The day use area and first camping loop at Penrose Point State Park reopened last week after over three months of renovation and upgrades to the park’s sewer system.
The park, located along the southeast side of Mayo Cove in Lakebay, was closed on Sept. 17 at the end of the busy summer season. The day use and first camping loop are the only areas of the park typically open during the winter.
The retrofit of the sewer system included the installation of four new fiberglass wastewater tanks and the combination of septic drain fields to move them farther from the park’s shoreline. Electrical upgrades also were included. The project was contracted to Shelton-based Kamin Excavation LLC.
Penrose Point was one of 26 state parks targeted in former governor Chris Gregoire’s 2006 plan to improve water quality in Puget Sound and Hood Canal.
“This was a proactive project,” said Washington State Parks spokesperson Sandy Mealing. “There were no system failures, but it was an old septic system and the drain field was too close to the shoreline. It’s important to protect the shoreline.”
Mealing said that some minor cleanup remains to be done, and that the trailer dump station and boat pumpout will remain closed until Feb. 8 while construction crews wait on new electrical panels. She said that moorage at the park is still available.
The second camping loop is expected to open in early May, while the rest of the park will open, as it does every year, for Memorial Day weekend.
Visitors to Penrose Point shouldn’t expect any visual changes, Mealing said, though she added that they can look forward to cleaner water and, if the septic tank system was ever to leak, a better-protected shoreline.
“It’s all behind-the-scenes stuff,” Mealing said.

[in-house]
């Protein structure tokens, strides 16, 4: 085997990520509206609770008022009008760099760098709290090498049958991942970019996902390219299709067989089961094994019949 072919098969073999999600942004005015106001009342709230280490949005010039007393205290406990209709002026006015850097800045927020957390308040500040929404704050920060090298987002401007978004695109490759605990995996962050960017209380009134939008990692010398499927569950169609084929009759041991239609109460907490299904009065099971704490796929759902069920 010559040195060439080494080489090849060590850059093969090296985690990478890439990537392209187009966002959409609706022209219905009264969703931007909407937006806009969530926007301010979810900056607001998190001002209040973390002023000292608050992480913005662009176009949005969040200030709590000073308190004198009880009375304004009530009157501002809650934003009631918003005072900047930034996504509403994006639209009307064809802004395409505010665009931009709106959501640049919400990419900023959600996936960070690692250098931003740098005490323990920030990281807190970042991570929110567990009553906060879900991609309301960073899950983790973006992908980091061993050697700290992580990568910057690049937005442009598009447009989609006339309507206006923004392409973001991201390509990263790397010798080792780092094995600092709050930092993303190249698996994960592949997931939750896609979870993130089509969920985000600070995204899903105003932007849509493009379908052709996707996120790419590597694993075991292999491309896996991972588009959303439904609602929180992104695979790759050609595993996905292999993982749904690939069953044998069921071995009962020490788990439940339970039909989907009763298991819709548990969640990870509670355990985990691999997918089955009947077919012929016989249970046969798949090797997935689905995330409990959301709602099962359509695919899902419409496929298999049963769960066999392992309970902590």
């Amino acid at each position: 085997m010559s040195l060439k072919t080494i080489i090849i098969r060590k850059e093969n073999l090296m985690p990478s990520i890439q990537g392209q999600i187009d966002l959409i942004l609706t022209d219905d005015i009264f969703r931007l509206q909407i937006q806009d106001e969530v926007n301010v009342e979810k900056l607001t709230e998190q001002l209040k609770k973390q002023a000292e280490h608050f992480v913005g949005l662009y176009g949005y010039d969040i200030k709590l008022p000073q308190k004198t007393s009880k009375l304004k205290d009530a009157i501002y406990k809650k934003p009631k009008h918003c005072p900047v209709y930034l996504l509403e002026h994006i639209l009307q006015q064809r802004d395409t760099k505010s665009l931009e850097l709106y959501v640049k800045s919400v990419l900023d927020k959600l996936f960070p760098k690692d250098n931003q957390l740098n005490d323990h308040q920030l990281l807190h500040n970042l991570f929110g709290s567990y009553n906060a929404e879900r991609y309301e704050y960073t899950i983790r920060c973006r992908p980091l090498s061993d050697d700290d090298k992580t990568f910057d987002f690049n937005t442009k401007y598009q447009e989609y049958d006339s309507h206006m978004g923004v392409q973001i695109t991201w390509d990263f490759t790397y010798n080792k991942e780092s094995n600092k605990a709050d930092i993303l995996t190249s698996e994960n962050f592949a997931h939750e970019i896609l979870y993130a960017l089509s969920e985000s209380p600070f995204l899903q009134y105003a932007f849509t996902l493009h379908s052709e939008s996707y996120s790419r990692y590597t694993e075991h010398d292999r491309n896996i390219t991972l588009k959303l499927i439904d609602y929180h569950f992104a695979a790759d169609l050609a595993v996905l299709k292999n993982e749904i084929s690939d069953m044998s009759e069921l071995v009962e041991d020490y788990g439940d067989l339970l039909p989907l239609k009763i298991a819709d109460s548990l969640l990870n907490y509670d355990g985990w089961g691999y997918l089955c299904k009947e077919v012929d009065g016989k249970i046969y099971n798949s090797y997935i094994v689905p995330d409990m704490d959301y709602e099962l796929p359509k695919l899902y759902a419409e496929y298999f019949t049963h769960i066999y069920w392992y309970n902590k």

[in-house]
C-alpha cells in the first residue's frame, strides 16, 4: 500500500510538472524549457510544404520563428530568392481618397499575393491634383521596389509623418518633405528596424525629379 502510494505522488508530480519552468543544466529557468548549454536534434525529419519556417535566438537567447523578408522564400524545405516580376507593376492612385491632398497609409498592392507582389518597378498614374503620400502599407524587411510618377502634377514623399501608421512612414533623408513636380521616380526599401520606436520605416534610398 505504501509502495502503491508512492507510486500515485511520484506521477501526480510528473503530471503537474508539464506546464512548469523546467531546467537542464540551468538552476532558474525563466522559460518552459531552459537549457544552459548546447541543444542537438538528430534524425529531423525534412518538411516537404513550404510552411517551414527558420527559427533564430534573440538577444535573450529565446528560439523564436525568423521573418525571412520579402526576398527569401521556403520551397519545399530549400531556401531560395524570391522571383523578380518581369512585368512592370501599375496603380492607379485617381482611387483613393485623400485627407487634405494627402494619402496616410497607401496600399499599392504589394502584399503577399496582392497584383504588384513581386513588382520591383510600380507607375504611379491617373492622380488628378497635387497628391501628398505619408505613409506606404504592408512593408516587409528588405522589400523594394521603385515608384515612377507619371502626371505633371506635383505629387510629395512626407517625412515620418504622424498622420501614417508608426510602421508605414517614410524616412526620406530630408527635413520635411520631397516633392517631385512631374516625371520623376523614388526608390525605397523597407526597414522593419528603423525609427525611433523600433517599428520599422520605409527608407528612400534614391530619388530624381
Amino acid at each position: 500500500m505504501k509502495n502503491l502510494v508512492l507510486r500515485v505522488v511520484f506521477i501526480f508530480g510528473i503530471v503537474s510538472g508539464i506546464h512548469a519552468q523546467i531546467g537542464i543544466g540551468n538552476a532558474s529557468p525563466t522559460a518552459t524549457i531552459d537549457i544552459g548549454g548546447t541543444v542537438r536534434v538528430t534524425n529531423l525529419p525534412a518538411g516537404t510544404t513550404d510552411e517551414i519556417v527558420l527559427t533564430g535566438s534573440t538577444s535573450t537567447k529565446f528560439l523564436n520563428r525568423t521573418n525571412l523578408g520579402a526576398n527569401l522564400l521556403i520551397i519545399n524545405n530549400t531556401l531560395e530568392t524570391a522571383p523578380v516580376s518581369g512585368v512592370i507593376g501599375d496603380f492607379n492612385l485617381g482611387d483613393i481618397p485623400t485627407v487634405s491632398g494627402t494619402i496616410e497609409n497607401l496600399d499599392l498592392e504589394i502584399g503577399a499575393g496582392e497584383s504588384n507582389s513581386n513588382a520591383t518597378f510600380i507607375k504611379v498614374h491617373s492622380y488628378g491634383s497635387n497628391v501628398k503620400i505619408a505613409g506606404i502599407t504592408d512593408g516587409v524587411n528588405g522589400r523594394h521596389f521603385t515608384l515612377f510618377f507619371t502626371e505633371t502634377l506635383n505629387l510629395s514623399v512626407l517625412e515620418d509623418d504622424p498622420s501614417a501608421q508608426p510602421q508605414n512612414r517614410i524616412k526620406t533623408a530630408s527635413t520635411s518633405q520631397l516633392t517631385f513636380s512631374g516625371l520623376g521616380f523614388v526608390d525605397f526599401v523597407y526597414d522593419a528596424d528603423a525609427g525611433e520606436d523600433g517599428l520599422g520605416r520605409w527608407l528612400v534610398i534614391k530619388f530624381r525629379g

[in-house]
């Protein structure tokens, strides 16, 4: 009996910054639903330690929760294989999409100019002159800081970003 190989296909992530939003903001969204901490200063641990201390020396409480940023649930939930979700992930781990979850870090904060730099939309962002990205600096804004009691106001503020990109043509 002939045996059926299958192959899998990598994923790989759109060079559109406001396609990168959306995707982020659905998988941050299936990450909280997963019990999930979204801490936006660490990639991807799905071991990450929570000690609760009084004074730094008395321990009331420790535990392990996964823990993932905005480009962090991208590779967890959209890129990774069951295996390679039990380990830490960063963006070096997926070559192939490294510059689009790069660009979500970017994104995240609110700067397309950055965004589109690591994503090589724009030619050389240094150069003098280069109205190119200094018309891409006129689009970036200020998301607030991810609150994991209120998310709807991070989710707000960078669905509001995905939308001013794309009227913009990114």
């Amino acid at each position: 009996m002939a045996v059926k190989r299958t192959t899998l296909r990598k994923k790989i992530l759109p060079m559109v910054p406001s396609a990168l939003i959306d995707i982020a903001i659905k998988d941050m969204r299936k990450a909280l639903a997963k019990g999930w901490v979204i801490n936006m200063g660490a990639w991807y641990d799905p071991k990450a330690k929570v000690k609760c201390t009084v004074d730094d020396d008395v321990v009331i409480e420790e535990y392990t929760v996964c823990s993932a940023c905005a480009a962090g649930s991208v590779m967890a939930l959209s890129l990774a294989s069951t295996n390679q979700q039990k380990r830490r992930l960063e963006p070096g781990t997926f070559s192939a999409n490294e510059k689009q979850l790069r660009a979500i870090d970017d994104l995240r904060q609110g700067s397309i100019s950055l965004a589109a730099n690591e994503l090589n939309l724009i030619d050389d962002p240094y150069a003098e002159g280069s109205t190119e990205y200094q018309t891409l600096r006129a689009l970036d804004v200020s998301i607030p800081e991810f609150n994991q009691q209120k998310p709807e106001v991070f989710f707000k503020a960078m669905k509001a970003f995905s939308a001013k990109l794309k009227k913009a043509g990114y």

SHELLFISH HARVESTING UNAFFECTED
Recreational shellfish harvesting, another popular activity at Penrose Point, remains unaffected by the changes to the sewage system, according to the state Department of Health.
“Anything that might impact our growing area, we do an assessment,” said Scott Berbells, a supervisor at the department’s Office of Shellfish and Water Protection.
Berbells said water quality at shellfish harvesting sites was monitored year-round, and the quality at Penrose Point met the standard for an approved area.
The office issues advisories for areas in which harvesting shellfish could be hazardous to health, and that can sometimes include sewage disposal areas.
There is an advisory against recreational harvesting in one area at Penrose Point, the southwest quarter-mile of Mayo Cove, but Berbells said that was due to the park’s marina and not because of sewage treatment.
The Department of Health is required to create an advisory zone in any area where more than 10 boats are docked.
Berbells said his office conducts periodic pollution-source assessments that take into consideration runoff from sewage systems, drainage systems, farms, water treatment centers and any other possible water pollutants.
“We want to know the status of everything around all of our areas,” Berbells said.